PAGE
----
Characterizing social problems as personal problems has been one of the signal achievements of our neoliberal market-based society. If you don’t have a job, you are lazy. If you have too much student debt, you’re a loser. And if you are having a near impossible time getting a fair shake at running for president as a party outsider, you are a whiner.

In each case the status quo is defended over legitimate grievances that highlight a rigged system.

The blind acceptance of the establishment status quo was nowhere more apparent than during Chris Matthews’s interview with Sanders campaign manager Jeff Weaver on MSNBC a few days ago. Matthews literally told Weaver that his network and several others plan to call the nomination for Clinton before polls close in California on June 7 and before super delegates even go to the primary.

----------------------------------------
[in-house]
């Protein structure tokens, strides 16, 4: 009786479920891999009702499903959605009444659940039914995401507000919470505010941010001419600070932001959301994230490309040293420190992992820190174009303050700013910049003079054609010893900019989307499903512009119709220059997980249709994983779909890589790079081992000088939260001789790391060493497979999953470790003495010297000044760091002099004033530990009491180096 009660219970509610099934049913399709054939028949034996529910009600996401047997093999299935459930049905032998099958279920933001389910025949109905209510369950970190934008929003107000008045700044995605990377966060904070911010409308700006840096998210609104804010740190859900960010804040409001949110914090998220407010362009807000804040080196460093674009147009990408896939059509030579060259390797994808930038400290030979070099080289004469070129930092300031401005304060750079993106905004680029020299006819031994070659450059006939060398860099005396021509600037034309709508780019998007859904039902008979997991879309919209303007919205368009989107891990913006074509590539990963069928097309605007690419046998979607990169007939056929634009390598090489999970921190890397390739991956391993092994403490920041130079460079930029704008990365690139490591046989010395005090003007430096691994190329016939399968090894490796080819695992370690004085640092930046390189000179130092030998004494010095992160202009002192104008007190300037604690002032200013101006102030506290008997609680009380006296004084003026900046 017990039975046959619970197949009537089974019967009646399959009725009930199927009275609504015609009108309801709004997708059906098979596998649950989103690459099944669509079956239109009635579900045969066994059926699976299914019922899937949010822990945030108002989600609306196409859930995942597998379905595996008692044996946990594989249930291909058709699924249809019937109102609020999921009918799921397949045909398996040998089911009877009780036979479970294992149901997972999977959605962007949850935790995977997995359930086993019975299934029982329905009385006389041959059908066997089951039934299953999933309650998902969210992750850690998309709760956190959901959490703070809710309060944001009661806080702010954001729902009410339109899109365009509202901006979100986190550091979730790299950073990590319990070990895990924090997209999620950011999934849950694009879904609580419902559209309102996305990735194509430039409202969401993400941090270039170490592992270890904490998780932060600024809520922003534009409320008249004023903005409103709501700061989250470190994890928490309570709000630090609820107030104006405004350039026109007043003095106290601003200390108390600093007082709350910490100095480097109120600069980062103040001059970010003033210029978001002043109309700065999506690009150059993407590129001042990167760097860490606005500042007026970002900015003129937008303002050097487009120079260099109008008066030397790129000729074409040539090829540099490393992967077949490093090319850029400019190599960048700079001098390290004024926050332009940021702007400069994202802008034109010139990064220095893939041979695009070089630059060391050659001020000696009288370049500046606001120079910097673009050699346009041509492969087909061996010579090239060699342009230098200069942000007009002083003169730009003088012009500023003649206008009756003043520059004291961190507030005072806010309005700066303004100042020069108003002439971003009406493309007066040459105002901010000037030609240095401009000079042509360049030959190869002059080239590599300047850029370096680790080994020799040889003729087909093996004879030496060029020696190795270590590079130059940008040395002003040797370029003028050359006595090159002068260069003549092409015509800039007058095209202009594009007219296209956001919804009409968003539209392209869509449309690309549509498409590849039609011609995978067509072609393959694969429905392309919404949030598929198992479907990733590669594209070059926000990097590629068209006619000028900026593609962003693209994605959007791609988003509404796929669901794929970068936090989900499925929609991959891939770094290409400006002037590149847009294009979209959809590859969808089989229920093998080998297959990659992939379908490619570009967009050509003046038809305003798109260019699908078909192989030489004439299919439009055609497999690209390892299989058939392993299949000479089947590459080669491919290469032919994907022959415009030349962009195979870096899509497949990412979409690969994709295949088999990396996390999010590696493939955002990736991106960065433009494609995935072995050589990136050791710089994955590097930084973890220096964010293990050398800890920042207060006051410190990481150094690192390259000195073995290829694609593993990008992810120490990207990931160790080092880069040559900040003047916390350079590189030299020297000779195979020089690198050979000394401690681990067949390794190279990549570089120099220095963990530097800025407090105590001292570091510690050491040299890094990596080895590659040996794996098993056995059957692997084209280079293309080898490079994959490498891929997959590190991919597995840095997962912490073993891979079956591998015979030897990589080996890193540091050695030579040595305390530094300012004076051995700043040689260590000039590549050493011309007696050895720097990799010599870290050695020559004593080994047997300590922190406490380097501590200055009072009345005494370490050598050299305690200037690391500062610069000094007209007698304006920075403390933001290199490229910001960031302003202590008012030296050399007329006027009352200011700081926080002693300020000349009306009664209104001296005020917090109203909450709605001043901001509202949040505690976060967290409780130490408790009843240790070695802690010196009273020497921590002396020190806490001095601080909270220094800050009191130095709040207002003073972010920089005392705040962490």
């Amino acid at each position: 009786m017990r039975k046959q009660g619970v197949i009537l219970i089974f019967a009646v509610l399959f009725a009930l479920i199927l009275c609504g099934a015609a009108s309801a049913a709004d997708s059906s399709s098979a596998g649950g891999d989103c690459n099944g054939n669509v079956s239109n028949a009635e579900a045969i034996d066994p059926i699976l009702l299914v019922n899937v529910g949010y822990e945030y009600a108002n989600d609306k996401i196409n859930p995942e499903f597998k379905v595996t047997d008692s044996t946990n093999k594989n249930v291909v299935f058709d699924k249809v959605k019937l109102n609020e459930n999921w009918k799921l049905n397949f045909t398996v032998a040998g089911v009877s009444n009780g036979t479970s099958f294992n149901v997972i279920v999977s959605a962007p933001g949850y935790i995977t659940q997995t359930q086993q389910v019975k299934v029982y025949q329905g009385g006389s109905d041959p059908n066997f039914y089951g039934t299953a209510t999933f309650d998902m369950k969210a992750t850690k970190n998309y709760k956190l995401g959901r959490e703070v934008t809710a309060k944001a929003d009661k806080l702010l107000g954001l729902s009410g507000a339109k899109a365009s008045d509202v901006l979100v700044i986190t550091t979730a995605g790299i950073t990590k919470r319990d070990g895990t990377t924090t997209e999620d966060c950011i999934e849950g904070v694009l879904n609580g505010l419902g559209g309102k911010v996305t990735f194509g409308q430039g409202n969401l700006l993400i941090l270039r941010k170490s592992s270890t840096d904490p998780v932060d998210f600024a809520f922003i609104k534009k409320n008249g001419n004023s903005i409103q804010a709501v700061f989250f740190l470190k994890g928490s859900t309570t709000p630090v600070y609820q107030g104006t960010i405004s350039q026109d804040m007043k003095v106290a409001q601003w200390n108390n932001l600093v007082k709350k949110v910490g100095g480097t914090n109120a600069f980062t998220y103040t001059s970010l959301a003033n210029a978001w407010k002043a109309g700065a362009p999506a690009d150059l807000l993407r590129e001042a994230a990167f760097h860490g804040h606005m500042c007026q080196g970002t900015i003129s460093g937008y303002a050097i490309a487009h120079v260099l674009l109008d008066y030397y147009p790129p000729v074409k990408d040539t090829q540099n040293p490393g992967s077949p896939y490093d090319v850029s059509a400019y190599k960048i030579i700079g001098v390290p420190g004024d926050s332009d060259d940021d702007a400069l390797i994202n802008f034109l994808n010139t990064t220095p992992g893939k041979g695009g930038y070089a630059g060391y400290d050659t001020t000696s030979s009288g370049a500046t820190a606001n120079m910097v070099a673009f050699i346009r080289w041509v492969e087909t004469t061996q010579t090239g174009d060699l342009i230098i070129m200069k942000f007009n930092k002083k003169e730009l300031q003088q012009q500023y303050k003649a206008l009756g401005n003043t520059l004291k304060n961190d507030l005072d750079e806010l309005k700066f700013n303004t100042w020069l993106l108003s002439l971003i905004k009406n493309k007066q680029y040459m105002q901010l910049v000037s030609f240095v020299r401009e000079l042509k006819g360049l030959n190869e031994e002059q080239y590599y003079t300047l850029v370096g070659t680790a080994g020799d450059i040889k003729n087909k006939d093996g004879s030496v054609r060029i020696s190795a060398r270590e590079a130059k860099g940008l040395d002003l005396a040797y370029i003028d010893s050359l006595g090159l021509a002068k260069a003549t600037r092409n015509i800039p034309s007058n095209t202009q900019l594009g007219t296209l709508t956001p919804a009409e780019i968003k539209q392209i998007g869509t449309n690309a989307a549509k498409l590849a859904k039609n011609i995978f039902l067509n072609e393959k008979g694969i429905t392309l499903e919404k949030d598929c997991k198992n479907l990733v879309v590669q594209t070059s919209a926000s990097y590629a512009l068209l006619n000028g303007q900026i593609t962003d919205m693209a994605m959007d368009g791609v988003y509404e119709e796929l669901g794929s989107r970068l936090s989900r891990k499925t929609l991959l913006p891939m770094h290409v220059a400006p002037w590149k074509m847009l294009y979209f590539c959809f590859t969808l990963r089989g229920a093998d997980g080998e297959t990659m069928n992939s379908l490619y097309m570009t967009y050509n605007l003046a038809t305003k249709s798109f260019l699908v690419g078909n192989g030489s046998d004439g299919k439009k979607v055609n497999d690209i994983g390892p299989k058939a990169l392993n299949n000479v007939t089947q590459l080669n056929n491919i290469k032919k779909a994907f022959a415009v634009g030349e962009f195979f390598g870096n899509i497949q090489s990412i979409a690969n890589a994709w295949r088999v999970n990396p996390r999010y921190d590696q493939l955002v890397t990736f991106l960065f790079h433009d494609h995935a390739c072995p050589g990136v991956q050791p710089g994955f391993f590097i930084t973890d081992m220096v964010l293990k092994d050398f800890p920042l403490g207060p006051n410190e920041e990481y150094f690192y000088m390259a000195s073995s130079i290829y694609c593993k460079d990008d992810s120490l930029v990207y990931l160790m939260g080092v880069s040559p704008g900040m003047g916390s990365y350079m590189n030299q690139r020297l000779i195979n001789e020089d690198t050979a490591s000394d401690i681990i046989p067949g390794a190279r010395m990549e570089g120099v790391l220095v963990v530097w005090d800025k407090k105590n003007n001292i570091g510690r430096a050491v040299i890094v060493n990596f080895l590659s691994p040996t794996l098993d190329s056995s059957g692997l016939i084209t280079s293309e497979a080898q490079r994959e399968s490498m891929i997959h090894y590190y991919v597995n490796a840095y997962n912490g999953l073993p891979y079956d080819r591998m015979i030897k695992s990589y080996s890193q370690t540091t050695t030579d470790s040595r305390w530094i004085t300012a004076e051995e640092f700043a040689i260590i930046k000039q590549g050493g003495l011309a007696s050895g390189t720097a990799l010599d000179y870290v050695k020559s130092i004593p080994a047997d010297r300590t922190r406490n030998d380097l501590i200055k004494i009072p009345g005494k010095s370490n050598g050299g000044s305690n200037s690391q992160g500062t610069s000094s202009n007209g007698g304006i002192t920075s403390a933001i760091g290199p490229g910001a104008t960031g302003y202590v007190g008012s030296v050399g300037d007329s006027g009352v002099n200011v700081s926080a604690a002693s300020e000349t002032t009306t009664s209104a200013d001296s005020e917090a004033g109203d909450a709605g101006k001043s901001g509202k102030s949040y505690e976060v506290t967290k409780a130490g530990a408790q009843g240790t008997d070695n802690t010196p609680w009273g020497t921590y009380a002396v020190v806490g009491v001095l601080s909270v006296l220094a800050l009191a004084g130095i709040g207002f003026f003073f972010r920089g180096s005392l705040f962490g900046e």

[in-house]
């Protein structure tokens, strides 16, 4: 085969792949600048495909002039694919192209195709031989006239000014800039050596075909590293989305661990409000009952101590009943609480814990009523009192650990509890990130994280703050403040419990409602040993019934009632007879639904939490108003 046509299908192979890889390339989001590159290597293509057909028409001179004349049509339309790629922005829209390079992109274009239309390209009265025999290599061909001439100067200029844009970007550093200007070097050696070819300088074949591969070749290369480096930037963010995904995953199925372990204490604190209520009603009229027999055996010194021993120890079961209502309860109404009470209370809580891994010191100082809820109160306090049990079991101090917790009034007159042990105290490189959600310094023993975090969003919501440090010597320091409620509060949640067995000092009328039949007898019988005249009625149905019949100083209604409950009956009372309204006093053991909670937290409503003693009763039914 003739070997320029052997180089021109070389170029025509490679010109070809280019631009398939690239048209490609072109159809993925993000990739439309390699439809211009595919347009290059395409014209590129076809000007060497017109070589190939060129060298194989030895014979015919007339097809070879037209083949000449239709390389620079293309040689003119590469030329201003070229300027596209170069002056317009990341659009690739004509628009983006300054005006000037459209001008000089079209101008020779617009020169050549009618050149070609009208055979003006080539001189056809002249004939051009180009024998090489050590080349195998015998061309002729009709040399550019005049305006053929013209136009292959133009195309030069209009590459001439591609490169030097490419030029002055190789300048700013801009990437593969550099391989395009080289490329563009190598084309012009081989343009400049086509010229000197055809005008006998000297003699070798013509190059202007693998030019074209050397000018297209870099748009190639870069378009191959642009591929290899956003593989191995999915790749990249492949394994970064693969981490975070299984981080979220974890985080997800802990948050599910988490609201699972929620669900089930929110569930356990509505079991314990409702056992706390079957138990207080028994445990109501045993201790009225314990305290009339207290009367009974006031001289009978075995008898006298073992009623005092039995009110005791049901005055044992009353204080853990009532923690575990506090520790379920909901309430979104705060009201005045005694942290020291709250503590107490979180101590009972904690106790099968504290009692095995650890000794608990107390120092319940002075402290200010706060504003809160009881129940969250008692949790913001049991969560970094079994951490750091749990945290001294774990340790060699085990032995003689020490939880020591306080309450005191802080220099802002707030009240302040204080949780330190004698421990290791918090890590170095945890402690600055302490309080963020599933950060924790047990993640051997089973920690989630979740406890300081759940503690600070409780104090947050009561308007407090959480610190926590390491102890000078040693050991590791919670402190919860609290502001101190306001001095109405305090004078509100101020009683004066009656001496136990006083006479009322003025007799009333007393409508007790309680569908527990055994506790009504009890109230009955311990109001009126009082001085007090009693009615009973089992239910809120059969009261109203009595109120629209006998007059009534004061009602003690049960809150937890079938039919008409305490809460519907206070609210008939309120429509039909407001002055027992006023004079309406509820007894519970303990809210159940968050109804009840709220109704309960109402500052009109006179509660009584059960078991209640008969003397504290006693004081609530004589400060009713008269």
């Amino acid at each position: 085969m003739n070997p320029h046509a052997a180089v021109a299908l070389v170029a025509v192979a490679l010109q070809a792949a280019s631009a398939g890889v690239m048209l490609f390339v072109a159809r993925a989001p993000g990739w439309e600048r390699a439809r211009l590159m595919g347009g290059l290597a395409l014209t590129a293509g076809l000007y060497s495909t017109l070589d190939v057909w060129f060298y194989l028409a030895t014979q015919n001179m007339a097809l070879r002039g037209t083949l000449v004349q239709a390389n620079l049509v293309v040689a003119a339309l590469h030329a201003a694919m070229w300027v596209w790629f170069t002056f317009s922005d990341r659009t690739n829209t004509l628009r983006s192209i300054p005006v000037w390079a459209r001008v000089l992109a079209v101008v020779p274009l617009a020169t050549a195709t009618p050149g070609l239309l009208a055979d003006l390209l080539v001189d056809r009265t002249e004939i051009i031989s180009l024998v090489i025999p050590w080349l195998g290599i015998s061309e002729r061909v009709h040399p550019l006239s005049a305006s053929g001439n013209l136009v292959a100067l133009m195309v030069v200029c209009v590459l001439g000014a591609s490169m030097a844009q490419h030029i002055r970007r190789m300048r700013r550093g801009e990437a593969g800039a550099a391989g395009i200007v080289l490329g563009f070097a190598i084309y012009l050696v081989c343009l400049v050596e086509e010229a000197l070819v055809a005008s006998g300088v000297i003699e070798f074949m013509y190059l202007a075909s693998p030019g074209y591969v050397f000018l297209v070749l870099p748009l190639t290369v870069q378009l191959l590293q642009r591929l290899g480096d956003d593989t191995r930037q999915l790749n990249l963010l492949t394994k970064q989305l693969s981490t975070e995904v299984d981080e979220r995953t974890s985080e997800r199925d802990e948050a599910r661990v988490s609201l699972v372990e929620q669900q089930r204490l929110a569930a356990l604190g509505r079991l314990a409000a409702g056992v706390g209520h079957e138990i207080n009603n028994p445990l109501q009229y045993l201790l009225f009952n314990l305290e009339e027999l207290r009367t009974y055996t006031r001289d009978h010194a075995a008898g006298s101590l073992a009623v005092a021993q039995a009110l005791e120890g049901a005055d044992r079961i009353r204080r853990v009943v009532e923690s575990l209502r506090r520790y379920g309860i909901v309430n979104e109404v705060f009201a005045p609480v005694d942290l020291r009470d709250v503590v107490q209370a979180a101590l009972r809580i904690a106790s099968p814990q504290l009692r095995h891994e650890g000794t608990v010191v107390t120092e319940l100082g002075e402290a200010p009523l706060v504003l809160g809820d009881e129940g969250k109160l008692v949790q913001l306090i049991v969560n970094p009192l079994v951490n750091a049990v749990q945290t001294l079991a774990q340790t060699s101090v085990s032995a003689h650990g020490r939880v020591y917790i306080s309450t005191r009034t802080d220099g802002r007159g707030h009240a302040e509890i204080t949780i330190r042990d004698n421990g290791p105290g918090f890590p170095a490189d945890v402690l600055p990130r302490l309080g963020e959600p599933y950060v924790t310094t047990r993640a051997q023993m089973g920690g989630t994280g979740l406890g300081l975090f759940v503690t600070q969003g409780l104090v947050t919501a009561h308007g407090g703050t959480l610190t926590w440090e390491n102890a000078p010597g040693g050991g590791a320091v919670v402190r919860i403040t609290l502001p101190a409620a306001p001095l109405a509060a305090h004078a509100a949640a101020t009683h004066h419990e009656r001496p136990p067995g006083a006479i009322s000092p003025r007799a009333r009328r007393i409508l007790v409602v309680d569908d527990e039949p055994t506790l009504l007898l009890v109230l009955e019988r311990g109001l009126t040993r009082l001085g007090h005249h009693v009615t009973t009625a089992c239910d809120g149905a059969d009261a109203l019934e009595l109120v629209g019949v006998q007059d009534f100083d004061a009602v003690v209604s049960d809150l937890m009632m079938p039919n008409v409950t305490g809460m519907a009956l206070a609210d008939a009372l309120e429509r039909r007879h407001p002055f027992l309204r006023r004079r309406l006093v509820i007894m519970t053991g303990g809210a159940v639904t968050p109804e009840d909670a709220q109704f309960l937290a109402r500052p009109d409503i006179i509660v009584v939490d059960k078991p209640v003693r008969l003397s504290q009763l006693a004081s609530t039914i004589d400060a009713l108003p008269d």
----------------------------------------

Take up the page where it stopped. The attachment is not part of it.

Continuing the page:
But rather than spurn a host of backlash over voter suppression, over mistakenly counting super delegate votes prior to those votes actually being cast, and over the heavy-handed role of the media in controlling politics—the Matthews comment went virtually unnoticed.

Instead, despite mounting evidence that Clinton may well be heading into serious fallout from her email scandal, the furor continues over Sanders refusing to “face reality” and drop out so the party can unify. Given the increasing data that suggest that Sanders is a better foil for Trump in the next election, it is time to wonder why the media isn’t asking Clinton to “face reality” and unify the party.

Thus far, though, we have yet to see the media recognize that the reality of the campaign is indeed shifting.